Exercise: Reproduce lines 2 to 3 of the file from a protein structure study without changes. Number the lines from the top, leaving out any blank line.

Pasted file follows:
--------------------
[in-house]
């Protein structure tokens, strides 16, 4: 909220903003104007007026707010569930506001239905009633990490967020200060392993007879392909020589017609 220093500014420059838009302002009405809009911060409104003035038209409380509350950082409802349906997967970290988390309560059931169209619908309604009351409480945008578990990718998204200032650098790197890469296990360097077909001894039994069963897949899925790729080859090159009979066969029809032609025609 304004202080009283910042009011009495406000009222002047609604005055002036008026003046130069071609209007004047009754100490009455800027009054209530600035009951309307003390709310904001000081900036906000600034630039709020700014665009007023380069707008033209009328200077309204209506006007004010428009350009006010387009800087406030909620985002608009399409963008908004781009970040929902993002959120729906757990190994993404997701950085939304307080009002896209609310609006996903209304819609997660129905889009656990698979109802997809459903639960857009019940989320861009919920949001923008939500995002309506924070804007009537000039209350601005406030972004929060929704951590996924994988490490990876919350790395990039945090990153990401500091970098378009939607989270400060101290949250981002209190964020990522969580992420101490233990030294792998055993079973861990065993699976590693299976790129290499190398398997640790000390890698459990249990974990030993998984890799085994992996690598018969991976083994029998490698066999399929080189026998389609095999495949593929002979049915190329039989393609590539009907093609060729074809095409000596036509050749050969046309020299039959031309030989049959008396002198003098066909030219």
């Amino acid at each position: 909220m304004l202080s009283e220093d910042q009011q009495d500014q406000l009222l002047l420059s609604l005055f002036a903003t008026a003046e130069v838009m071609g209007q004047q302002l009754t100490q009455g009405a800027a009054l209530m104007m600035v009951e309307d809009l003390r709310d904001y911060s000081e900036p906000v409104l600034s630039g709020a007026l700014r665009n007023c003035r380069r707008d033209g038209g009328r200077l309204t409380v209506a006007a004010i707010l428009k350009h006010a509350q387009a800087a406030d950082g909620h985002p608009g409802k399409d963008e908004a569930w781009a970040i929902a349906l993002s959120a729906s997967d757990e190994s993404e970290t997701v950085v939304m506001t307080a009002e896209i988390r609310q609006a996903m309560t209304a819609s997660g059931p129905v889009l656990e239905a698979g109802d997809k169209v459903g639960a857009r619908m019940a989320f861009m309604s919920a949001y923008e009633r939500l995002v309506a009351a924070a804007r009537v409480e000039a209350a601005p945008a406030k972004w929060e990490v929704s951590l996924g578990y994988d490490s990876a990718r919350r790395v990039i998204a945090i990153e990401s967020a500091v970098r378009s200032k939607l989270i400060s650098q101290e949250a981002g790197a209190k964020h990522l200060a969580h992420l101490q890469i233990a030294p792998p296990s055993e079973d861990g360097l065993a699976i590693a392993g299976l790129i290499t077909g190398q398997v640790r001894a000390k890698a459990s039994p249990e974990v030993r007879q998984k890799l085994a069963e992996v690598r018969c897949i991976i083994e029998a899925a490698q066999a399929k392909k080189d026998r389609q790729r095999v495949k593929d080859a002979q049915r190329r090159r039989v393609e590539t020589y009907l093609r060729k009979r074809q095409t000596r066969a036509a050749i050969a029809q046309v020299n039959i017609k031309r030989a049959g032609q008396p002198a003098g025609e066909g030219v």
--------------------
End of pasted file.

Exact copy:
């Protein structure tokens, strides 16, 4: 909220903003104007007026707010569930506001239905009633990490967020200060392993007879392909020589017609 220093500014420059838009302002009405809009911060409104003035038209409380509350950082409802349906997967970290988390309560059931169209619908309604009351409480945008578990990718998204200032650098790197890469296990360097077909001894039994069963897949899925790729080859090159009979066969029809032609025609 304004202080009283910042009011009495406000009222002047609604005055002036008026003046130069071609209007004047009754100490009455800027009054209530600035009951309307003390709310904001000081900036906000600034630039709020700014665009007023380069707008033209009328200077309204209506006007004010428009350009006010387009800087406030909620985002608009399409963008908004781009970040929902993002959120729906757990190994993404997701950085939304307080009002896209609310609006996903209304819609997660129905889009656990698979109802997809459903639960857009019940989320861009919920949001923008939500995002309506924070804007009537000039209350601005406030972004929060929704951590996924994988490490990876919350790395990039945090990153990401500091970098378009939607989270400060101290949250981002209190964020990522969580992420101490233990030294792998055993079973861990065993699976590693299976790129290499190398398997640790000390890698459990249990974990030993998984890799085994992996690598018969991976083994029998490698066999399929080189026998389609095999495949593929002979049915190329039989393609590539009907093609060729074809095409000596036509050749050969046309020299039959031309030989049959008396002198003098066909030219």
């Amino acid at each position: 909220m304004l202080s009283e220093d910042q009011q009495d500014q406000l009222l002047l420059s609604l005055f002036a903003t008026a003046e130069v838009m071609g209007q004047q302002l009754t100490q009455g009405a800027a009054l209530m104007m600035v009951e309307d809009l003390r709310d904001y911060s000081e900036p906000v409104l600034s630039g709020a007026l700014r665009n007023c003035r380069r707008d033209g038209g009328r200077l309204t409380v209506a006007a004010i707010l428009k350009h006010a509350q387009a800087a406030d950082g909620h985002p608009g409802k399409d963008e908004a569930w781009a970040i929902a349906l993002s959120a729906s997967d757990e190994s993404e970290t997701v950085v939304m506001t307080a009002e896209i988390r609310q609006a996903m309560t209304a819609s997660g059931p129905v889009l656990e239905a698979g109802d997809k169209v459903g639960a857009r619908m019940a989320f861009m309604s919920a949001y923008e009633r939500l995002v309506a009351a924070a804007r009537v409480e000039a209350a601005p945008a406030k972004w929060e990490v929704s951590l996924g578990y994988d490490s990876a990718r919350r790395v990039i998204a945090i990153e990401s967020a500091v970098r378009s200032k939607l989270i400060s650098q101290e949250a981002g790197a209190k964020h990522l200060a969580h992420l101490q890469i233990a030294p792998p296990s055993e079973d861990g360097l065993a699976i590693a392993g299976l790129i290499t077909g190398q398997v640790r001894a000390k890698a459990s039994p249990e974990v030993r007879q998984k890799l085994a069963e992996v690598r018969c897949i991976i083994e029998a899925a490698q066999a399929k392909k080189d026998r389609q790729r095999v495949k593929d080859a002979q049915r190329r090159r039989v393609e590539t020589y009907l093609r060729k009979r074809q095409t000596r066969a036509a050749i050969a029809q046309v020299n039959i017609k031309r030989a049959g032609q008396p002198a003098g025609e066909g030219v």